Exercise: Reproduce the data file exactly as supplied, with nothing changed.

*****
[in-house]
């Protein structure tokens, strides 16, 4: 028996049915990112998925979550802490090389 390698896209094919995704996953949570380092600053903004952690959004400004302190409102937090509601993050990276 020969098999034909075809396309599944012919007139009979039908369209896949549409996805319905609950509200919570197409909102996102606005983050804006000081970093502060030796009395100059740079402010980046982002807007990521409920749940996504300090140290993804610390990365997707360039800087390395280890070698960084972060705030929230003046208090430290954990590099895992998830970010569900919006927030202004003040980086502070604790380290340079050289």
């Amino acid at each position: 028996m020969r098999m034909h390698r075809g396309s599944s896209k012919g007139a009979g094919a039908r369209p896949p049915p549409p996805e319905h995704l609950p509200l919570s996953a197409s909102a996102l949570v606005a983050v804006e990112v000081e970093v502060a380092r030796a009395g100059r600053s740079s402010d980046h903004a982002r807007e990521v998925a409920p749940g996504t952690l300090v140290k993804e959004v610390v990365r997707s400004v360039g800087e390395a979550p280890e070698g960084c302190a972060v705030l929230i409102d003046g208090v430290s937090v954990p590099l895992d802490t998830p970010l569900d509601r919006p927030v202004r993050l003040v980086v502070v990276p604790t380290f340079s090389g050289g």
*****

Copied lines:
[in-house]
């Protein structure tokens, strides 16, 4: 028996049915990112998925979550802490090389 390698896209094919995704996953949570380092600053903004952690959004400004302190409102937090509601993050990276 020969098999034909075809396309599944012919007139009979039908369209896949549409996805319905609950509200919570197409909102996102606005983050804006000081970093502060030796009395100059740079402010980046982002807007990521409920749940996504300090140290993804610390990365997707360039800087390395280890070698960084972060705030929230003046208090430290954990590099895992998830970010569900919006927030202004003040980086502070604790380290340079050289």
């Amino acid at each position: 028996m020969r098999m034909h390698r075809g396309s599944s896209k012919g007139a009979g094919a039908r369209p896949p049915p549409p996805e319905h995704l609950p509200l919570s996953a197409s909102a996102l949570v606005a983050v804006e990112v000081e970093v502060a380092r030796a009395g100059r600053s740079s402010d980046h903004a982002r807007e990521v998925a409920p749940g996504t952690l300090v140290k993804e959004v610390v990365r997707s400004v360039g800087e390395a979550p280890e070698g960084c302190a972060v705030l929230i409102d003046g208090v430290s937090v954990p590099l895992d802490t998830p970010l569900d509601r919006p927030v202004r993050l003040v980086v502070v990276p604790t380290f340079s090389g050289g």